In this instance, the trouble begins with a variation of the “two men enter a bar” joke, except when a private dick (Marlowe) and a black six-foot heavyweight boxer-material ex-con appropriately named Moose Malloy enter this particular bar, the punch line is, in quick succession, a dead body in a back room, Marlowe’s first of several run-ins with the cops, and a phone call from an equally rich and shady character seeking to hire him, at the very last minute, as a bodyguard for a nightly rare-jade-necklace-for-a-suitcase-of-ransom-money-exchange in the hills above the city.
Plot serpentines the size of Mulholland Drive aside, however, the true feast in any Raymond Chandler novel is the language and imagery. Oh, it’s cynical beyond belief (this is a noir novel, remember), and female sensibilities in particular aren’t catered for; much less so than even in the writings of Chandler’s contemporary Dashiell Hammett. But there’s a rapid-fire gut-punch quality to it that just hasn’t got any equals anywhere — just take these few examples, all within just a few pages of each other (if that) fairly early on:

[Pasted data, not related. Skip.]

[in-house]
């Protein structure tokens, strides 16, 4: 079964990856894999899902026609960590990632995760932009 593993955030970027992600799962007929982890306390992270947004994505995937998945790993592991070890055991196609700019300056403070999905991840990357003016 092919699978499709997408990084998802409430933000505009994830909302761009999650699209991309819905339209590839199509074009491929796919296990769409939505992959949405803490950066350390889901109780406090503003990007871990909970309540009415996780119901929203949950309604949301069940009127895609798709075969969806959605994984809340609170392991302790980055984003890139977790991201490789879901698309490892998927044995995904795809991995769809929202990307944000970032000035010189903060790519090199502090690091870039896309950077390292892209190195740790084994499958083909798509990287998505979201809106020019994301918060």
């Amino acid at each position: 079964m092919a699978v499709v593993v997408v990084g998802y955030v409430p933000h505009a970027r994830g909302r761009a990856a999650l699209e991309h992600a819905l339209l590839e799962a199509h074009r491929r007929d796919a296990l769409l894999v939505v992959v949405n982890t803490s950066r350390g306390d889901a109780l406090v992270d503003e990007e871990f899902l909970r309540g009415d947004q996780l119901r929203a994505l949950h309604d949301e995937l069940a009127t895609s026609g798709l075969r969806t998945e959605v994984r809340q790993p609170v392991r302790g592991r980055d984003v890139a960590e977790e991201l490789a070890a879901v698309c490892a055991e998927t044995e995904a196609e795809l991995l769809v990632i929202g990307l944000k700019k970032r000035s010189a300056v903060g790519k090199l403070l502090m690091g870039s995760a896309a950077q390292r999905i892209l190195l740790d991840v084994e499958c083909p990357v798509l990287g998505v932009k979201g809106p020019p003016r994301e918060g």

“I said: ‘Mrs. Florian? Mrs. Jessie Florian?’
‘Uh-huh,’ the voice dragged itself out of her throat like a sick man getting out of bed.”
“A couple of frayed lamps with once gaudy shades that were now as gay as superannuated streetwalkers.”
“The woman’s eyes became fixed in an incredulous stare. Then suspicion climbed all over her face like a kitten, but not so playfully.”
“[T]heir faces were as threadbare as a bookkeeper’s office coat.”
“I wouldn’t say the face was lovely and unspoiled, I’m not that good at faces. But it was pretty. People had been nice to that face, or nice enough for their circle. Yet it was a very ordinary face and its prettiness was strictly assembly line.”
“‘Huh? Oh yeah, funny. Remind me to laugh on my day off.'”